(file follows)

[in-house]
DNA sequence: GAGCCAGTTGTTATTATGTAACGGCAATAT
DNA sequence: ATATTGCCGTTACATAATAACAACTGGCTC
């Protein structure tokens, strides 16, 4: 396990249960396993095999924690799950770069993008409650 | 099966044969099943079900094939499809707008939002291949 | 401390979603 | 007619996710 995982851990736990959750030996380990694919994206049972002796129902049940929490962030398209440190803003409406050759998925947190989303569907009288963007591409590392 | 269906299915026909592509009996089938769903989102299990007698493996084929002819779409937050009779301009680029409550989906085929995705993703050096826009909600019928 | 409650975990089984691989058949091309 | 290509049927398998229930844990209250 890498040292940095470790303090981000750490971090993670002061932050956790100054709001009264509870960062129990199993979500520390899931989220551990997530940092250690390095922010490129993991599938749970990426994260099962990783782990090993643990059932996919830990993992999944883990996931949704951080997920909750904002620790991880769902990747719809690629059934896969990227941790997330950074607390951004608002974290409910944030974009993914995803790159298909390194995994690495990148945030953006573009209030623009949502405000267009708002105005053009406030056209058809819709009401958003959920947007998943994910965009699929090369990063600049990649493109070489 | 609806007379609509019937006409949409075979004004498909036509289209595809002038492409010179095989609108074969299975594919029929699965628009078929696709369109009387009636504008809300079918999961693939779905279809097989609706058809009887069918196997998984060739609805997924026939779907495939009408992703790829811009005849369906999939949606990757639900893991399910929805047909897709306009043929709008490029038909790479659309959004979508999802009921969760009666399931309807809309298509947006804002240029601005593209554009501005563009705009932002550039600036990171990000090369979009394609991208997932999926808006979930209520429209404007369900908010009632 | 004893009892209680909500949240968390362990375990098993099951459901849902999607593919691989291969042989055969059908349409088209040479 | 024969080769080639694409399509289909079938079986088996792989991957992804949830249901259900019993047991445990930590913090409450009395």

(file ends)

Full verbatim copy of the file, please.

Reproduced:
[in-house]
DNA sequence: GAGCCAGTTGTTATTATGTAACGGCAATAT
DNA sequence: ATATTGCCGTTACATAATAACAACTGGCTC
């Protein structure tokens, strides 16, 4: 396990249960396993095999924690799950770069993008409650 | 099966044969099943079900094939499809707008939002291949 | 401390979603 | 007619996710 995982851990736990959750030996380990694919994206049972002796129902049940929490962030398209440190803003409406050759998925947190989303569907009288963007591409590392 | 269906299915026909592509009996089938769903989102299990007698493996084929002819779409937050009779301009680029409550989906085929995705993703050096826009909600019928 | 409650975990089984691989058949091309 | 290509049927398998229930844990209250 890498040292940095470790303090981000750490971090993670002061932050956790100054709001009264509870960062129990199993979500520390899931989220551990997530940092250690390095922010490129993991599938749970990426994260099962990783782990090993643990059932996919830990993992999944883990996931949704951080997920909750904002620790991880769902990747719809690629059934896969990227941790997330950074607390951004608002974290409910944030974009993914995803790159298909390194995994690495990148945030953006573009209030623009949502405000267009708002105005053009406030056209058809819709009401958003959920947007998943994910965009699929090369990063600049990649493109070489 | 609806007379609509019937006409949409075979004004498909036509289209595809002038492409010179095989609108074969299975594919029929699965628009078929696709369109009387009636504008809300079918999961693939779905279809097989609706058809009887069918196997998984060739609805997924026939779907495939009408992703790829811009005849369906999939949606990757639900893991399910929805047909897709306009043929709008490029038909790479659309959004979508999802009921969760009666399931309807809309298509947006804002240029601005593209554009501005563009705009932002550039600036990171990000090369979009394609991208997932999926808006979930209520429209404007369900908010009632 | 004893009892209680909500949240968390362990375990098993099951459901849902999607593919691989291969042989055969059908349409088209040479 | 024969080769080639694409399509289909079938079986088996792989991957992804949830249901259900019993047991445990930590913090409450009395």